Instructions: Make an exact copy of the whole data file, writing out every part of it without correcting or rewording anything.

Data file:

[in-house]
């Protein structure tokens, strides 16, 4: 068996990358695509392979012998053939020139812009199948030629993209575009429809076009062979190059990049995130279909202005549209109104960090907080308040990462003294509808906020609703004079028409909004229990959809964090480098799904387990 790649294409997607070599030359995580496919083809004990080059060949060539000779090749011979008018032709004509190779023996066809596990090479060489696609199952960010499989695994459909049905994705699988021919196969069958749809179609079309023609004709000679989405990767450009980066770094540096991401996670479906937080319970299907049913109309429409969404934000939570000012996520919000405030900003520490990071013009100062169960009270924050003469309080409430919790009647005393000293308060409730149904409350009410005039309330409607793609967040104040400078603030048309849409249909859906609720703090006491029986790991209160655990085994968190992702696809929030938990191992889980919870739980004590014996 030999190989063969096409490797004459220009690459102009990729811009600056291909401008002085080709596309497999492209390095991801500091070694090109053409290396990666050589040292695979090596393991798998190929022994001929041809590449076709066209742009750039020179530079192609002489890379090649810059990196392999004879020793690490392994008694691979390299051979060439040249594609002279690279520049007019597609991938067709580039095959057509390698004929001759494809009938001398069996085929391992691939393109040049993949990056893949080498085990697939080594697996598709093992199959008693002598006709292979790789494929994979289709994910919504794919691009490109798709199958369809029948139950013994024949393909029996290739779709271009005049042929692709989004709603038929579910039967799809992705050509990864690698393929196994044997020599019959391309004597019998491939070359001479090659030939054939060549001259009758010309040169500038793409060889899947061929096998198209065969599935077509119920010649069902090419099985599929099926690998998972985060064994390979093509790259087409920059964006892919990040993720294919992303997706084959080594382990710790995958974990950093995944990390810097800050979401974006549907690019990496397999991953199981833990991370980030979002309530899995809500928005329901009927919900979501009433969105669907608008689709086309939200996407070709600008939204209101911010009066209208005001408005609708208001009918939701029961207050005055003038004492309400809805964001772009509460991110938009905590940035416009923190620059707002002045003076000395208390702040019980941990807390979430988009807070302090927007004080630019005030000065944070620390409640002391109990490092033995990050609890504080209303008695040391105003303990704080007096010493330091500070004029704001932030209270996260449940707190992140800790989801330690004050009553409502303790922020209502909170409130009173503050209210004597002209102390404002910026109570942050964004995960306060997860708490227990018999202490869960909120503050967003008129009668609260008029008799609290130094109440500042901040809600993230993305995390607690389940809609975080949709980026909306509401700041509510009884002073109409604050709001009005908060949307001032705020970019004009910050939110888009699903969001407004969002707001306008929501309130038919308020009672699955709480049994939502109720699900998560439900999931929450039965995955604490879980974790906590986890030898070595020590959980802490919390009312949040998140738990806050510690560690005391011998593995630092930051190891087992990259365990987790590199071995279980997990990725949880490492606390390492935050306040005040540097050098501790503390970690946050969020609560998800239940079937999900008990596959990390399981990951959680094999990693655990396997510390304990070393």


[in-house]
């Protein structure tokens, strides 16, 4: 068996990358695509392979012998053939020139812009199948030629993209575009429809076009062979190059990049995130279909202005549209109104960090907080308040990462003294509808906020609703004079028409909004229990959809964090480098799904387990 790649294409997607070599030359995580496919083809004990080059060949060539000779090749011979008018032709004509190779023996066809596990090479060489696609199952960010499989695994459909049905994705699988021919196969069958749809179609079309023609004709000679989405990767450009980066770094540096991401996670479906937080319970299907049913109309429409969404934000939570000012996520919000405030900003520490990071013009100062169960009270924050003469309080409430919790009647005393000293308060409730149904409350009410005039309330409607793609967040104040400078603030048309849409249909859906609720703090006491029986790991209160655990085994968190992702696809929030938990191992889980919870739980004590014996 030999190989063969096409490797004459220009690459102009990729811009600056291909401008002085080709596309497999492209390095991801500091070694090109053409290396990666050589040292695979090596393991798998190929022994001929041809590449076709066209742009750039020179530079192609002489890379090649810059990196392999004879020793690490392994008694691979390299051979060439040249594609002279690279520049007019597609991938067709580039095959057509390698004929001759494809009938001398069996085929391992691939393109040049993949990056893949080498085990697939080594697996598709093992199959008693002598006709292979790789494929994979289709994910919504794919691009490109798709199958369809029948139950013994024949393909029996290739779709271009005049042929692709989004709603038929579910039967799809992705050509990864690698393929196994044997020599019959391309004597019998491939070359001479090659030939054939060549001259009758010309040169500038793409060889899947061929096998198209065969599935077509119920010649069902090419099985599929099926690998998972985060064994390979093509790259087409920059964006892919990040993720294919992303997706084959080594382990710790995958974990950093995944990390810097800050979401974006549907690019990496397999991953199981833990991370980030979002309530899995809500928005329901009927919900979501009433969105669907608008689709086309939200996407070709600008939204209101911010009066209208005001408005609708208001009918939701029961207050005055003038004492309400809805964001772009509460991110938009905590940035416009923190620059707002002045003076000395208390702040019980941990807390979430988009807070302090927007004080630019005030000065944070620390409640002391109990490092033995990050609890504080209303008695040391105003303990704080007096010493330091500070004029704001932030209270996260449940707190992140800790989801330690004050009553409502303790922020209502909170409130009173503050209210004597002209102390404002910026109570942050964004995960306060997860708490227990018999202490869960909120503050967003008129009668609260008029008799609290130094109440500042901040809600993230993305995390607690389940809609975080949709980026909306509401700041509510009884002073109409604050709001009005908060949307001032705020970019004009910050939110888009699903969001407004969002707001306008929501309130038919308020009672699955709480049994939502109720699900998560439900999931929450039965995955604490879980974790906590986890030898070595020590959980802490919390009312949040998140738990806050510690560690005391011998593995630092930051190891087992990259365990987790590199071995279980997990990725949880490492606390390492935050306040005040540097050098501790503390970690946050969020609560998800239940079937999900008990596959990390399981990951959680094999990693655990396997510390304990070393």